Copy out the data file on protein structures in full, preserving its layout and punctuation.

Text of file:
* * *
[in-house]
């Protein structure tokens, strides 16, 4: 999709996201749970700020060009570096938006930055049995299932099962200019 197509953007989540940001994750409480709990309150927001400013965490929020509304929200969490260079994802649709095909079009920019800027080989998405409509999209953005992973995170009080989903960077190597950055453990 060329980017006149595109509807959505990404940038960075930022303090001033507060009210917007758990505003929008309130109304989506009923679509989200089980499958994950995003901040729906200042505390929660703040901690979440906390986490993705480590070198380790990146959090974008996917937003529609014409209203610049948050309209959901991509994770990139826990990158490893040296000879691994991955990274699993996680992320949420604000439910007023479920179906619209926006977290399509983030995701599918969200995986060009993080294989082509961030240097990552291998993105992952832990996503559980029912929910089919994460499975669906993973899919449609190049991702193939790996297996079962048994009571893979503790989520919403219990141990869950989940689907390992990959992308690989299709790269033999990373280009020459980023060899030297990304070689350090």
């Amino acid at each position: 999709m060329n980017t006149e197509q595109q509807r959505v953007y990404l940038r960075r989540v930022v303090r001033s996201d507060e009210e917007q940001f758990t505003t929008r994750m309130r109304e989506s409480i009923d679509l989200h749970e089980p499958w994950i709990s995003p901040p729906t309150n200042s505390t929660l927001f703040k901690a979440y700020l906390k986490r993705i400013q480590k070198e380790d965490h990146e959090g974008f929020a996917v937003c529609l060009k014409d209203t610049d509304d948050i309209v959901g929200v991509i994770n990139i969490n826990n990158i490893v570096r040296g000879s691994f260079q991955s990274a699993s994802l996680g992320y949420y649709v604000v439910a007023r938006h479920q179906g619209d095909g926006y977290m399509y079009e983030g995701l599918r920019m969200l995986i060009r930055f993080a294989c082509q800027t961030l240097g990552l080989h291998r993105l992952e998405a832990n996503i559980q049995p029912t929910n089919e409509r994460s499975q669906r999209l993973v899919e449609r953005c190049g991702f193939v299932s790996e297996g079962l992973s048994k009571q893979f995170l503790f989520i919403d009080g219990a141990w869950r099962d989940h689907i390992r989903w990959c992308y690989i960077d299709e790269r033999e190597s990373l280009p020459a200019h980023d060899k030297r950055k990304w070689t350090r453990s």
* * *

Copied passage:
[in-house]
């Protein structure tokens, strides 16, 4: 999709996201749970700020060009570096938006930055049995299932099962200019 197509953007989540940001994750409480709990309150927001400013965490929020509304929200969490260079994802649709095909079009920019800027080989998405409509999209953005992973995170009080989903960077190597950055453990 060329980017006149595109509807959505990404940038960075930022303090001033507060009210917007758990505003929008309130109304989506009923679509989200089980499958994950995003901040729906200042505390929660703040901690979440906390986490993705480590070198380790990146959090974008996917937003529609014409209203610049948050309209959901991509994770990139826990990158490893040296000879691994991955990274699993996680992320949420604000439910007023479920179906619209926006977290399509983030995701599918969200995986060009993080294989082509961030240097990552291998993105992952832990996503559980029912929910089919994460499975669906993973899919449609190049991702193939790996297996079962048994009571893979503790989520919403219990141990869950989940689907390992990959992308690989299709790269033999990373280009020459980023060899030297990304070689350090």
């Amino acid at each position: 999709m060329n980017t006149e197509q595109q509807r959505v953007y990404l940038r960075r989540v930022v303090r001033s996201d507060e009210e917007q940001f758990t505003t929008r994750m309130r109304e989506s409480i009923d679509l989200h749970e089980p499958w994950i709990s995003p901040p729906t309150n200042s505390t929660l927001f703040k901690a979440y700020l906390k986490r993705i400013q480590k070198e380790d965490h990146e959090g974008f929020a996917v937003c529609l060009k014409d209203t610049d509304d948050i309209v959901g929200v991509i994770n990139i969490n826990n990158i490893v570096r040296g000879s691994f260079q991955s990274a699993s994802l996680g992320y949420y649709v604000v439910a007023r938006h479920q179906g619209d095909g926006y977290m399509y079009e983030g995701l599918r920019m969200l995986i060009r930055f993080a294989c082509q800027t961030l240097g990552l080989h291998r993105l992952e998405a832990n996503i559980q049995p029912t929910n089919e409509r994460s499975q669906r999209l993973v899919e449609r953005c190049g991702f193939v299932s790996e297996g079962l992973s048994k009571q893979f995170l503790f989520i919403d009080g219990a141990w869950r099962d989940h689907i390992r989903w990959c992308y690989i960077d299709e790269r033999e190597s990373l280009p020459a200019h980023d060899k030297r950055k990304w070689t350090r453990s």